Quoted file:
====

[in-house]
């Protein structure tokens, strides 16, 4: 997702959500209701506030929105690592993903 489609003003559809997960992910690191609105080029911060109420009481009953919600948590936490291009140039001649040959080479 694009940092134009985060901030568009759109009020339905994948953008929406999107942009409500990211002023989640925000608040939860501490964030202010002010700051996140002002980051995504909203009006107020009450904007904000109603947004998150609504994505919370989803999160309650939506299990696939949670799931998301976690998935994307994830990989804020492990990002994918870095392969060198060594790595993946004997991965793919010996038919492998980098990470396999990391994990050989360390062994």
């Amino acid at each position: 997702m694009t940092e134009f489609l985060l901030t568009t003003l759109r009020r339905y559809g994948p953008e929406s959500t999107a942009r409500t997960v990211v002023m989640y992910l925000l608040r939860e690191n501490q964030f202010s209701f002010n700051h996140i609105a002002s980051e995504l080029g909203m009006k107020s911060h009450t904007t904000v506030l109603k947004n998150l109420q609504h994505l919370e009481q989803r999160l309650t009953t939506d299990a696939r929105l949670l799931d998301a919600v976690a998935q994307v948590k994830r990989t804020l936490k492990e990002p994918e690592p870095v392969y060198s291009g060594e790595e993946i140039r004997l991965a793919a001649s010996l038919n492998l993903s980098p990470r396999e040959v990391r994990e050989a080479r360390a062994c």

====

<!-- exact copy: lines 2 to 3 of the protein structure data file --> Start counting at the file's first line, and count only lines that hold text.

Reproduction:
């Protein structure tokens, strides 16, 4: 997702959500209701506030929105690592993903 489609003003559809997960992910690191609105080029911060109420009481009953919600948590936490291009140039001649040959080479 694009940092134009985060901030568009759109009020339905994948953008929406999107942009409500990211002023989640925000608040939860501490964030202010002010700051996140002002980051995504909203009006107020009450904007904000109603947004998150609504994505919370989803999160309650939506299990696939949670799931998301976690998935994307994830990989804020492990990002994918870095392969060198060594790595993946004997991965793919010996038919492998980098990470396999990391994990050989360390062994």
């Amino acid at each position: 997702m694009t940092e134009f489609l985060l901030t568009t003003l759109r009020r339905y559809g994948p953008e929406s959500t999107a942009r409500t997960v990211v002023m989640y992910l925000l608040r939860e690191n501490q964030f202010s209701f002010n700051h996140i609105a002002s980051e995504l080029g909203m009006k107020s911060h009450t904007t904000v506030l109603k947004n998150l109420q609504h994505l919370e009481q989803r999160l309650t009953t939506d299990a696939r929105l949670l799931d998301a919600v976690a998935q994307v948590k994830r990989t804020l936490k492990e990002p994918e690592p870095v392969y060198s291009g060594e790595e993946i140039r004997l991965a793919a001649s010996l038919n492998l993903s980098p990470r396999e040959v990391r994990e050989a080479r360390a062994c």